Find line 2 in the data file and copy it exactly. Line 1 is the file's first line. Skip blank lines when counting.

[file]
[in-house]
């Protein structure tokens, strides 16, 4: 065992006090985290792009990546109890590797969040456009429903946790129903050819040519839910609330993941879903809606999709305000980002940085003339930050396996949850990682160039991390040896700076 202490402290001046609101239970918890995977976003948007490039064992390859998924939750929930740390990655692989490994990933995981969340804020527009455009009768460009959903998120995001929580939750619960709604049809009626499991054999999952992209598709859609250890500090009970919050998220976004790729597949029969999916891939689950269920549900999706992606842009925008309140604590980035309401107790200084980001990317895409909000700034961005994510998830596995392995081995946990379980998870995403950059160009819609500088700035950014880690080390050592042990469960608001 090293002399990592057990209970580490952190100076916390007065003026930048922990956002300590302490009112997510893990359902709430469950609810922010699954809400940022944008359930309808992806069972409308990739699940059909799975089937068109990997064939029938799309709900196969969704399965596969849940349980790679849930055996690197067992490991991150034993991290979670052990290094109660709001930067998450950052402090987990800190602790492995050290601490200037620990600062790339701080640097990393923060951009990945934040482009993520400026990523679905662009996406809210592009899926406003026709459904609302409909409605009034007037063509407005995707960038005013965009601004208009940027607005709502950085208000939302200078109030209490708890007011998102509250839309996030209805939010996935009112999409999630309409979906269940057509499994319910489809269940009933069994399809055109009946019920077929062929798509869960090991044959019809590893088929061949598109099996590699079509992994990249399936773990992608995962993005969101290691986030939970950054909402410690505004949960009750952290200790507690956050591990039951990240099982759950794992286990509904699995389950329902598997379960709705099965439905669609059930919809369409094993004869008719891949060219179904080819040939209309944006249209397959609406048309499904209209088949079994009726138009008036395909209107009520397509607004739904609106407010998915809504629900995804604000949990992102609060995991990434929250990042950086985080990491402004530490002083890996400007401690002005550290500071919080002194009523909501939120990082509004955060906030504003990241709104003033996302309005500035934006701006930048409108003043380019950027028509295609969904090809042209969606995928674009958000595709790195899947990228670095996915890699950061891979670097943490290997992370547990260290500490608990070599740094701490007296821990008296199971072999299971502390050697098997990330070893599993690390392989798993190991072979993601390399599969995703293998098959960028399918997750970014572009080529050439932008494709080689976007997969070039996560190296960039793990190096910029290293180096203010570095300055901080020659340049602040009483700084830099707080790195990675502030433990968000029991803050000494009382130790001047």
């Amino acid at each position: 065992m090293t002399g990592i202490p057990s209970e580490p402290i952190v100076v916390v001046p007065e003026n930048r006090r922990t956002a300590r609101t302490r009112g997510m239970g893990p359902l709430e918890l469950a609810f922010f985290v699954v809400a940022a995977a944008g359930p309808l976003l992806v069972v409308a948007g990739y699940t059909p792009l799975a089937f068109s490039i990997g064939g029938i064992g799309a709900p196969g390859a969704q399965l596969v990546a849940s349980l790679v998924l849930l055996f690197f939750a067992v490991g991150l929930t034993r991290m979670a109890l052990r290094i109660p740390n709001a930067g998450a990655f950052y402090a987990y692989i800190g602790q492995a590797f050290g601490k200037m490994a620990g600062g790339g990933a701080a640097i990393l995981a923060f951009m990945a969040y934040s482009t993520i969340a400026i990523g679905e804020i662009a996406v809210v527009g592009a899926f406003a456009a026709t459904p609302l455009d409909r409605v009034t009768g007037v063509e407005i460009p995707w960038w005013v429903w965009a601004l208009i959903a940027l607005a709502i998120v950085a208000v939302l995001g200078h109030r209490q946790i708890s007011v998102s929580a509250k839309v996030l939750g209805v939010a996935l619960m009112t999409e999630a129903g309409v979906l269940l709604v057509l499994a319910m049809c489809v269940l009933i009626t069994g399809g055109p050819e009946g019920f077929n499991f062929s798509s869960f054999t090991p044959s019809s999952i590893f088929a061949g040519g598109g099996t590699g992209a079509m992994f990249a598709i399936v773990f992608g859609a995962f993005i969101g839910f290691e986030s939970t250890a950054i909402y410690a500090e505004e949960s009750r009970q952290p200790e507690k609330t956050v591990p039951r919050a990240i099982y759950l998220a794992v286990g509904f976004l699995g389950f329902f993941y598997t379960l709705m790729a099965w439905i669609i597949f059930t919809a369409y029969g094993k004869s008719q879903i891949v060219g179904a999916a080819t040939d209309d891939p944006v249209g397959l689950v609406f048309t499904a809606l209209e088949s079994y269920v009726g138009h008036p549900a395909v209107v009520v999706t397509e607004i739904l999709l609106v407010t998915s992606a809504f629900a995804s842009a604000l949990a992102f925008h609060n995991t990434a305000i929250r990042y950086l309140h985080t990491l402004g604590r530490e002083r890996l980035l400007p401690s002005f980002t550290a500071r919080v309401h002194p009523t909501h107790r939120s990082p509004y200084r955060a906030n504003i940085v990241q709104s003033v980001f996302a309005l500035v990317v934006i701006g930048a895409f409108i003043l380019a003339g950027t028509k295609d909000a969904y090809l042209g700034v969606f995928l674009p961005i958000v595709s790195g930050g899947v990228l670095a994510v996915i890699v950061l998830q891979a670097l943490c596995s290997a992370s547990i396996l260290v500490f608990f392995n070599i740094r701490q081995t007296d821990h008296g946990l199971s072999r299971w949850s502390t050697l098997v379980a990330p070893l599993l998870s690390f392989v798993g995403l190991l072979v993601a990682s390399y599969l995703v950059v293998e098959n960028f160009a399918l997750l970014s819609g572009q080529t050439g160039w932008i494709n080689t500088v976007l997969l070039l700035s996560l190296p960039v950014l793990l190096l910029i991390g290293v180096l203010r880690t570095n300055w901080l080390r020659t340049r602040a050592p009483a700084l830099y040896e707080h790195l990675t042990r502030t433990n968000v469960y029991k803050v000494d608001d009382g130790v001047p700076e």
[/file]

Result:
């Protein structure tokens, strides 16, 4: 065992006090985290792009990546109890590797969040456009429903946790129903050819040519839910609330993941879903809606999709305000980002940085003339930050396996949850990682160039991390040896700076 202490402290001046609101239970918890995977976003948007490039064992390859998924939750929930740390990655692989490994990933995981969340804020527009455009009768460009959903998120995001929580939750619960709604049809009626499991054999999952992209598709859609250890500090009970919050998220976004790729597949029969999916891939689950269920549900999706992606842009925008309140604590980035309401107790200084980001990317895409909000700034961005994510998830596995392995081995946990379980998870995403950059160009819609500088700035950014880690080390050592042990469960608001 090293002399990592057990209970580490952190100076916390007065003026930048922990956002300590302490009112997510893990359902709430469950609810922010699954809400940022944008359930309808992806069972409308990739699940059909799975089937068109990997064939029938799309709900196969969704399965596969849940349980790679849930055996690197067992490991991150034993991290979670052990290094109660709001930067998450950052402090987990800190602790492995050290601490200037620990600062790339701080640097990393923060951009990945934040482009993520400026990523679905662009996406809210592009899926406003026709459904609302409909409605009034007037063509407005995707960038005013965009601004208009940027607005709502950085208000939302200078109030209490708890007011998102509250839309996030209805939010996935009112999409999630309409979906269940057509499994319910489809269940009933069994399809055109009946019920077929062929798509869960090991044959019809590893088929061949598109099996590699079509992994990249399936773990992608995962993005969101290691986030939970950054909402410690505004949960009750952290200790507690956050591990039951990240099982759950794992286990509904699995389950329902598997379960709705099965439905669609059930919809369409094993004869008719891949060219179904080819040939209309944006249209397959609406048309499904209209088949079994009726138009008036395909209107009520397509607004739904609106407010998915809504629900995804604000949990992102609060995991990434929250990042950086985080990491402004530490002083890996400007401690002005550290500071919080002194009523909501939120990082509004955060906030504003990241709104003033996302309005500035934006701006930048409108003043380019950027028509295609969904090809042209969606995928674009958000595709790195899947990228670095996915890699950061891979670097943490290997992370547990260290500490608990070599740094701490007296821990008296199971072999299971502390050697098997990330070893599993690390392989798993190991072979993601390399599969995703293998098959960028399918997750970014572009080529050439932008494709080689976007997969070039996560190296960039793990190096910029290293180096203010570095300055901080020659340049602040009483700084830099707080790195990675502030433990968000029991803050000494009382130790001047």